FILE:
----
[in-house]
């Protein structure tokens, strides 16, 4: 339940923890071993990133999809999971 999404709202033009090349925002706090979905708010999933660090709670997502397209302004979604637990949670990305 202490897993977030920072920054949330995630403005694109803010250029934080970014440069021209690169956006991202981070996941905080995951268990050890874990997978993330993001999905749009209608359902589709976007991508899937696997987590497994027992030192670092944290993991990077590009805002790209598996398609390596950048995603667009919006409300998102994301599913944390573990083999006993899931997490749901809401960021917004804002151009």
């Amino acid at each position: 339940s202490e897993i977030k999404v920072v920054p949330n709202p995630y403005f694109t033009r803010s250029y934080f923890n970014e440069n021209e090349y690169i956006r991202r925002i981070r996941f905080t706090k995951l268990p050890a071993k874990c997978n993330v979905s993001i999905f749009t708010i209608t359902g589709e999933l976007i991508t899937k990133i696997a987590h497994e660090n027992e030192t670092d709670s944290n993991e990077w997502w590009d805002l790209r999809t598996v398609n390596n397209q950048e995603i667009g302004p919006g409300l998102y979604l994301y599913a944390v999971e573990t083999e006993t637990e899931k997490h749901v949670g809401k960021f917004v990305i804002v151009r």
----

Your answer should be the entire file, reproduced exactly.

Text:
[in-house]
């Protein structure tokens, strides 16, 4: 339940923890071993990133999809999971 999404709202033009090349925002706090979905708010999933660090709670997502397209302004979604637990949670990305 202490897993977030920072920054949330995630403005694109803010250029934080970014440069021209690169956006991202981070996941905080995951268990050890874990997978993330993001999905749009209608359902589709976007991508899937696997987590497994027992030192670092944290993991990077590009805002790209598996398609390596950048995603667009919006409300998102994301599913944390573990083999006993899931997490749901809401960021917004804002151009």
């Amino acid at each position: 339940s202490e897993i977030k999404v920072v920054p949330n709202p995630y403005f694109t033009r803010s250029y934080f923890n970014e440069n021209e090349y690169i956006r991202r925002i981070r996941f905080t706090k995951l268990p050890a071993k874990c997978n993330v979905s993001i999905f749009t708010i209608t359902g589709e999933l976007i991508t899937k990133i696997a987590h497994e660090n027992e030192t670092d709670s944290n993991e990077w997502w590009d805002l790209r999809t598996v398609n390596n397209q950048e995603i667009g302004p919006g409300l998102y979604l994301y599913a944390v999971e573990t083999e006993t637990e899931k997490h749901v949670g809401k960021f917004v990305i804002v151009r």